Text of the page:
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Responses of Clergy to 9/11: Posttraumatic Stress, Coping, and Religious Outcomes

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Abstract:

This study examines posttraumatic stress, religious coping, and nonreligious coping in relation to positive religious outcomes following the tragedies of 9/11. In November 2001, a mailed survey of 814 active, ordained ministers in the Presbyterian Church (U.S.A.) measured posttraumatic stress, perceived threat, coping activities, positive and negative religious coping, positive religious outcomes, and perceived congregational responses. A majority of the respondents (75 percent) experienced some posttraumatic stress symptoms, with 63 percent feeling threatened for their personal safety. Nonreligious coping behaviors included contributing money (60 percent) and displaying the flag (56 percent). Looking to God for strength, support, and guidance was the most frequently used strategy; increased prayer was second. High stress was associated with higher frequency of coping strategies, both religious and nonreligious. More frequent positive religious coping was related to less severe stress symptoms of numbness and avoidance, and higher positive religious outcomes. Although religion failed to provide protection against stress in a population of religiously dedicated individuals, it provided a pathway for positive and effective coping strategies that resulted in positive religious outcomes.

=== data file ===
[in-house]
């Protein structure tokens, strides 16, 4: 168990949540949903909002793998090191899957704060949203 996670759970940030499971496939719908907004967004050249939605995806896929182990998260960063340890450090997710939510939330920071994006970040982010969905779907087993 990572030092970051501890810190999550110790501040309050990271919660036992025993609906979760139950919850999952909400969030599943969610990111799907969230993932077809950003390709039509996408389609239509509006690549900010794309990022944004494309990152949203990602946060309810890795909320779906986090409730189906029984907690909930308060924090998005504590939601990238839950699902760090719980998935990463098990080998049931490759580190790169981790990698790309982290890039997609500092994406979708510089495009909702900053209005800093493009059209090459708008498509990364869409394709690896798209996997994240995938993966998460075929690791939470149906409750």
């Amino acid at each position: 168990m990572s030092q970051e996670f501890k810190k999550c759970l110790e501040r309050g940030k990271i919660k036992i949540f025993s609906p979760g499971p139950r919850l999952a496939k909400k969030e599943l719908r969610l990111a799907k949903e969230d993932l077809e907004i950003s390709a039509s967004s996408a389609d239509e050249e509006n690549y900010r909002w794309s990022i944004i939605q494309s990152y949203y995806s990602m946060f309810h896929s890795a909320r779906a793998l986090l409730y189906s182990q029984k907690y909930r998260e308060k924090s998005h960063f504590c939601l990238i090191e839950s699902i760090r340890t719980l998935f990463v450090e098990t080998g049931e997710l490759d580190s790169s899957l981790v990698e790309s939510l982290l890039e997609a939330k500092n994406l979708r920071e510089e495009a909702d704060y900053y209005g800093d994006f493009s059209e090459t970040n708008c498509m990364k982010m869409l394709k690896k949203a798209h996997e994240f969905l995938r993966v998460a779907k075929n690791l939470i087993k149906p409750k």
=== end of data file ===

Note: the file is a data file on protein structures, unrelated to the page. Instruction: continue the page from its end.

Document Type: Research Article

DOI: http://dx.doi.org/10.1111/j.1468-5906.2004.00255.x

Affiliations: 1: Janice Bell Meisenhelder, R.N., D.N.Sc., MGH Institute of Health Professions at Massachusetts General Hospital, 36 1st Ave., Boston, MA 02129., Email: Meisenhelder.Janice@mgh.harvard.edu 2: John P. Marcum, Ph.D., Research Services, Presbyterian Church (U.S.A.), Louisville, KY., Email: jmarcum@ctr.pcusa.org

Publication date: December 1, 2004

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